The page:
Assessing the Return on Investment of AMI

By David Rubin


Advanced metering infrastructure (AMI) is widely considered to be the gold standard in modern communications networks among utilities of all kinds. It provides myriad advantages over older Automated Meter Reading (AMR) systems, from providing regular and timely meter reads to its ability to accommodate two-way communications.

AMI also offers flexibility to accommodate future needs, whether it is providing the communications backbone for more than one distribution network or expanding to include additional technologies that enhance network operations. It’s a system that can transform the nature of a utility’s relationship with its customers.

Understanding the real return on investment of AMI goes beyond a simple metric. At first glance, AMI may look like a more substantial and onerous investment than AMR, largely because of the capital expenditures associated with the cost of creating the infrastructure. However, that cost of the infrastructure must be offset by the costs of truck rolls and staffing needed to operate an AMR system.

Other Costs to Consider

But the value of AMI should not be measured only in terms of the hard costs. A large part of the return on the investment in AMI involves the value of the intangible benefits the volume of data collected by AMI delivers such as the insights provided into network operations, improved customer service, increased interaction between a service provider and its customers, and ultimately, a different perspective on the water network beyond billing.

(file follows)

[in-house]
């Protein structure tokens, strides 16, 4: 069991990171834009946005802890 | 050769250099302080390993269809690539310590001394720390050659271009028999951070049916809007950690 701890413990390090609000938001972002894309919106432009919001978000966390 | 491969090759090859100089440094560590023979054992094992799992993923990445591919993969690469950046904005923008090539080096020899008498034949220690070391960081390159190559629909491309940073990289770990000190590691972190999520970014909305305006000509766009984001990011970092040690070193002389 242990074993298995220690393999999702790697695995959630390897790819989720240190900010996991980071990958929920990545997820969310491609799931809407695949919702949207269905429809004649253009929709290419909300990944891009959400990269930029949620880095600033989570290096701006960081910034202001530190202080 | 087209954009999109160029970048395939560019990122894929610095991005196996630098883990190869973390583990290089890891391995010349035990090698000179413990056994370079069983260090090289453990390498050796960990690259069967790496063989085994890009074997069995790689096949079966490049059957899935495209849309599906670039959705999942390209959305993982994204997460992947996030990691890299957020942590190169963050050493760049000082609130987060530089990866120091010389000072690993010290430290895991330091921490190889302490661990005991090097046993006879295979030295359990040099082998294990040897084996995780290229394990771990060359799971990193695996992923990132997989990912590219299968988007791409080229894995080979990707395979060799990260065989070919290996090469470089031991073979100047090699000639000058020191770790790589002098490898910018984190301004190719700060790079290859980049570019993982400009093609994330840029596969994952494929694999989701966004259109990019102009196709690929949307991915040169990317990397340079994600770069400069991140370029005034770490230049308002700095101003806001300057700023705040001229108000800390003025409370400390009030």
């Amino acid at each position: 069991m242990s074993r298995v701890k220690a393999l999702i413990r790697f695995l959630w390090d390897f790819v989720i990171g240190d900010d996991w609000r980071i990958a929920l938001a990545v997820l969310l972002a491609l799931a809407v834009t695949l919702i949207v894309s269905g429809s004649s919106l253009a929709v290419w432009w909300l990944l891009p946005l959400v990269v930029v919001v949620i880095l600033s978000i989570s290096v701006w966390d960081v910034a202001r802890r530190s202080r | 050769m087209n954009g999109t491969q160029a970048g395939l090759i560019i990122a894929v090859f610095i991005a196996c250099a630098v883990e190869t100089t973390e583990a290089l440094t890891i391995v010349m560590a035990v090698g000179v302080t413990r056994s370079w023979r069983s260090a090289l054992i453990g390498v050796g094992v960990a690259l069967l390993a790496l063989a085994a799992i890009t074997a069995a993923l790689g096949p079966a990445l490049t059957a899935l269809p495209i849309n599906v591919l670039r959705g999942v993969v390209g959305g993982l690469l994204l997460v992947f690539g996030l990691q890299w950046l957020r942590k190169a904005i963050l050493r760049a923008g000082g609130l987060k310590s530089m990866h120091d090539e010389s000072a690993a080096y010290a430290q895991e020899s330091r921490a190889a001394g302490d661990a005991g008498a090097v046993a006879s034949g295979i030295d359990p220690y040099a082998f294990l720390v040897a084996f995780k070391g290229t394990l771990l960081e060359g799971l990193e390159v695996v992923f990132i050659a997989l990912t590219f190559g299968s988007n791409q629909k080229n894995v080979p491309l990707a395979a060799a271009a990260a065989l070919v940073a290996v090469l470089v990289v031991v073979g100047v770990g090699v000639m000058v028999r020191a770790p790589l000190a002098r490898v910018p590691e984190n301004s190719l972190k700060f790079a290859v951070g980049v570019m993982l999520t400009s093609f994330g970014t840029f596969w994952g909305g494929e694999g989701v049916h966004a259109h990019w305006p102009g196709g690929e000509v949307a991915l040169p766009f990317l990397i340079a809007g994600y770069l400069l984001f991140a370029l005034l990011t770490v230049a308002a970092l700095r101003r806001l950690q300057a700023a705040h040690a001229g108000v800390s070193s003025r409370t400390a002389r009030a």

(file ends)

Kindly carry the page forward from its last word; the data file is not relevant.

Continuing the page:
AMI is not just a cash register for the utility — it also creates a very different paradigm than AMR. In fact, if AMR is about meter reading and billing, then the province of AMI is really about network operations and the relationship between the utility and its customers.

Of course, when introduced, AMR represented a leap forward in billing procedures for water utilities. Automated and digital, AMR was a significant step up from manually reading water meters. But whether walk-by or drive-by, AMR still necessitated having people in the field to drive by and get close to every meter.

From purely operational and cost perspectives, AMI, as a fixed network, eliminates this need, saving on labor costs and the expense of deploying trucks into the field to gather data. AMI works all the time and requires no manual intervention, with each endpoint transmitting data, usually over an RF network, to a permanently installed data collector. That collector automatically sends the collected data back to the utility on a schedule.

AMI is also a powerful tool in helping utilities reduce non-revenue water caused by real water loss through leaks and breaks in water mains and apparent water loss from meter reading and billing errors or unauthorized consumption.

One of the benefits of a fixed network AMI system is that in addition to reading meters it can collect data from additional sensors and edge devices on the distribution network.

Finding On-Premise Leaks